Watch Them All Die

(Excerpted from Chapter 12: The Gulf Oil War: Big Oil & Their Bankers…)

It wasn’t the first time a US President allowed bloodshed to provide a pretext for economically beneficial war, nor would it be the last.  Bush’s “no response” to Saddam was reminiscent of the actions of FDR which led to the Japanese bombing of Pearl Harbor and US entry into WWII.

A 1940 Gallup poll showed 83% of Americans were against US involvement in the war.  The London banker crowd wanted US intervention to help cement the US/Britain “special relationship”, which serves as the neo-colonial paradigm of the day.  FDR was himself a Wall Street insider. He only launched his populist New Deal to put a lid on revolutionary public anger caused by the Crash of 1929.  His uncle Frederic Delano was a member of the first Federal Reserve Board.  The 33rd Degree Mason and CFR insider needed a pretext to provide US troops for the defense of European monarchs, to which every Mason pledges his allegiance, wittingly or not.

CFR started the ball rolling by encouraging FDR to send aid to China and to squeeze Japanese trade via naval blockades.  FDR ordered the Pacific Fleet moved to vulnerable Pearl Harbor despite numerous intelligence reports of looming Japanese aggression and over the objections of Admiral James Richardson.  In 1932 and 1938 the Navy conducted exercises in the presence of Japanese military attachés, simulating the destruction of the Pacific Fleet at Pearl Harbor.  Six Japanese aircraft carriers disappeared from radar after seen sailing towards the US.  US Army Chief of Staff George Marshall sent an ambiguous message to Pearl Harbor military commanders on November 27, 1941 that read, “Hostile action possible at any moment.  If hostilities cannot be avoided the US desires that Japan commit the first overt act.” [501]

Warnings came from FBI Director J. Edgar Hoover, US Ambassador to Japan Joseph Grew, Brigadier General Elliot Thorpe in Java, and British and Dutch intelligence.  On December 6th, US intelligence told Roosevelt that the Japanese carriers were 400 miles from Hawaii.  Still, Roosevelt left most of the Pacific Fleet in port.  On the night of December 6th, George Marshall and Navy Secretary Frank Knox huddled at the White House with FDR.  Both later testified that they “did not recall their whereabouts”.

While battleships and destroyers remained at Pearl Harbor, the more strategic aircraft carriers were moved. Not one was in Pearl Harbor on December 7, 1941.  FDR knew air power was the key to defeating Japan.  The “surprise” Japanese attack went forward and 2,400 Americans paid for the FDR deception with their lives.  Another 1,200 were injured.  The next day FDR addressed the nation and called for a declaration of war.  Pearl Harbor ended US isolationism once and for all.  FDR stated his position in a trans-Atlantic telephone conversation with British Prime Minister and fellow 33rd Degree Freemason Winston Churchill, stating, “A Japanese attack on us, which would result in war…would certainly fulfill two of the most important requirements of our policy…What I don’t know, can’t hurt me”. [502]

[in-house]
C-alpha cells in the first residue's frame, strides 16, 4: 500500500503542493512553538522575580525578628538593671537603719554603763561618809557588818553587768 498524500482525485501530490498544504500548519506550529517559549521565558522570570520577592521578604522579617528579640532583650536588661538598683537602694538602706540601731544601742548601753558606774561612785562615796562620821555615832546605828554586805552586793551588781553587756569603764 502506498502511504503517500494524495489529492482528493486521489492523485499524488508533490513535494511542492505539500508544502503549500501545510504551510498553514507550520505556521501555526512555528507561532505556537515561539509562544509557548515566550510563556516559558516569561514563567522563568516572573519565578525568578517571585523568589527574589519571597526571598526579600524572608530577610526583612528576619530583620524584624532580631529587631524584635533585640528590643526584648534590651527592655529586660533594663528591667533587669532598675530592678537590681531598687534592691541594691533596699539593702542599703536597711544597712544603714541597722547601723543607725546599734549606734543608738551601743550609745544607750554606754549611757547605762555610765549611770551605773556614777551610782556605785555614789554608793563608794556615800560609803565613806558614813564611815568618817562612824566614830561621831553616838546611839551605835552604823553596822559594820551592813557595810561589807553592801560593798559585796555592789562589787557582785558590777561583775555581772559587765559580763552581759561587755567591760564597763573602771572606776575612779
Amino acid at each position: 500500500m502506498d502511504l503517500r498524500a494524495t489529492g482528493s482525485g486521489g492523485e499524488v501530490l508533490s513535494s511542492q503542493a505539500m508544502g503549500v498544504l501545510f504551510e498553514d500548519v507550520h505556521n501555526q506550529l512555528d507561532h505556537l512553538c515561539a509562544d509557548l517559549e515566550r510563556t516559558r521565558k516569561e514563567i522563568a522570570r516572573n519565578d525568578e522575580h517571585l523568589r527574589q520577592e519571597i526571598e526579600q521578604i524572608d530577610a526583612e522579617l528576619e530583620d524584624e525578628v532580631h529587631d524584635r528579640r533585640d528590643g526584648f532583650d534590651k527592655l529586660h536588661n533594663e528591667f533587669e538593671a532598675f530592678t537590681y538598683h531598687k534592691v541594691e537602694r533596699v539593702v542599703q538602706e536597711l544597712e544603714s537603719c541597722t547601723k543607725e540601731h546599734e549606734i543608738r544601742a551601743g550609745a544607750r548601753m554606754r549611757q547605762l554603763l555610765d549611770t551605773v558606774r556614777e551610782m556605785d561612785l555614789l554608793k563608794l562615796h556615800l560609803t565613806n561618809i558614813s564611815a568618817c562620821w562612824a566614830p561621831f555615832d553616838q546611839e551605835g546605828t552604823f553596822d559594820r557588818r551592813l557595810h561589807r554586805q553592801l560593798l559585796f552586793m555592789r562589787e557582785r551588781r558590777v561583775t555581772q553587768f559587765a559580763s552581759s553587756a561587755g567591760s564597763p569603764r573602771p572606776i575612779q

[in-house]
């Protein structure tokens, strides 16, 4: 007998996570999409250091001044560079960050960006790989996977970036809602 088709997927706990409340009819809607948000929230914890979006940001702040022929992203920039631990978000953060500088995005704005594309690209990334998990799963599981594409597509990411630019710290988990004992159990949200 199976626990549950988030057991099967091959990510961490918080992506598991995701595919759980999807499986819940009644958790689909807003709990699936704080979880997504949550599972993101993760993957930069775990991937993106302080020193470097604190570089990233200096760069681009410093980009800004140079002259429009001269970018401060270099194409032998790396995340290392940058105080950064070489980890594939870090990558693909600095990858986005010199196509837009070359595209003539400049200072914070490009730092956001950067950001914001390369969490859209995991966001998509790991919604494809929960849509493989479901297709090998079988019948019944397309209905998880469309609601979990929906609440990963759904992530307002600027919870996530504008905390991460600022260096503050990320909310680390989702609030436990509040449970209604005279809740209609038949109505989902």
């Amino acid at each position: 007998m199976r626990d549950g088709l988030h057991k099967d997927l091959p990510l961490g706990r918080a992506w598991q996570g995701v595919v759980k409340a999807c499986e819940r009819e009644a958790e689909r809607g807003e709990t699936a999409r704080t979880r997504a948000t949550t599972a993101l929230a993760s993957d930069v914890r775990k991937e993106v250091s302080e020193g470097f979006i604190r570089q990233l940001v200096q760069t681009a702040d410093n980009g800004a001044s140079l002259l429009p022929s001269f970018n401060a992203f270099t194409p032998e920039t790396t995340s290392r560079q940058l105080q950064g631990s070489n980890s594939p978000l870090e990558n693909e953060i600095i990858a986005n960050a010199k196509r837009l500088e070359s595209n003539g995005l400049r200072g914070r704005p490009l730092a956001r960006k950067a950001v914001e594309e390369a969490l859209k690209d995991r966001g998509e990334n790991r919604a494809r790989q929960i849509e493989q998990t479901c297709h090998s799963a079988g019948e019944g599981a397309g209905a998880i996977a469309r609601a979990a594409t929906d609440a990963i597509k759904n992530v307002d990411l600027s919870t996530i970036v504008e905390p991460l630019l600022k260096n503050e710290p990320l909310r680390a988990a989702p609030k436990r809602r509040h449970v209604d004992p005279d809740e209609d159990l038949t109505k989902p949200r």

In 1939, North Dakota Senator Gerald Nye drew the nation’s attention to a document titled The Next War, which stated, “To persuade her (America) to take part will be much more difficult.  It will need a definite threat to America…The position will be naturally eased if Japan were involved…the old goddess of democracy routine”.  FDR’s son-in-law Curtis Dall said of the powers looming behind FDR, “For a long time I felt that he…developed many thoughts and ideas that were his own to benefit this country.  But he didn’t.  Most of his thoughts were carefully manufactured for him by the Council on Foreign Relations-One World Money group.” [503]

As Professor Stuart Crane put it, “If you look back at every war in Europe you will see that they always ended up with the establishment of a balance of power.  With every reshuffling there was a balance of power in a new grouping around the House of Rothschild in England, France or Austria.  They grouped nations so that if any King got out of line, a war would break out and the war would be decided by which way the financing went.  Researching the debt positions of warring nations will usually indicate who was being punished.”

The international bankers now prepared to punish Iraq.  Shortly after Iraq attacked Kuwait Jordan’s King Hussein joined with Algerian President Chadli Benjladid to organize an Arab League Summit in Algiers to try and head off a full-scale war.  Saddam agreed to pull his troops from Kuwait while the summit proceeded. But Egypt, with backing from the US and Britain, convinced 14 of the 21 foreign ministers in attendance to denounce Iraq. The peace effort fell apart.  The Bilderbergers would have their bloodbath.

On October 5, 1990 Iraq’s Ambassador to the UN Sabah Talat Kadrat stated to the General Assembly, “America and its Western allies are seeking, through this military, political and informational campaign; to gain control over the oil wells and to impose imperialist political, economic and military hegemony over the world, and over the Third World countries in particular.”

Dean Henderson is the author of five books:Big Oil & Their Bankers in the Persian Gulf: Four Horsemen, Eight Families & Their Global Intelligence, Narcotics & Terror Network, The Grateful Unrich: Revolution in 50 Countries, Das Kartell der Federal Reserve, Stickin’ it to the Matrix & The Federal Reserve Cartel.  You can subscribe free to his weekly Left Hook column


One response to “Watch Them All Die

  1. Reblogged this on The 99% Blog and commented:
    This goes to show you, history books are always written by the victors of war.

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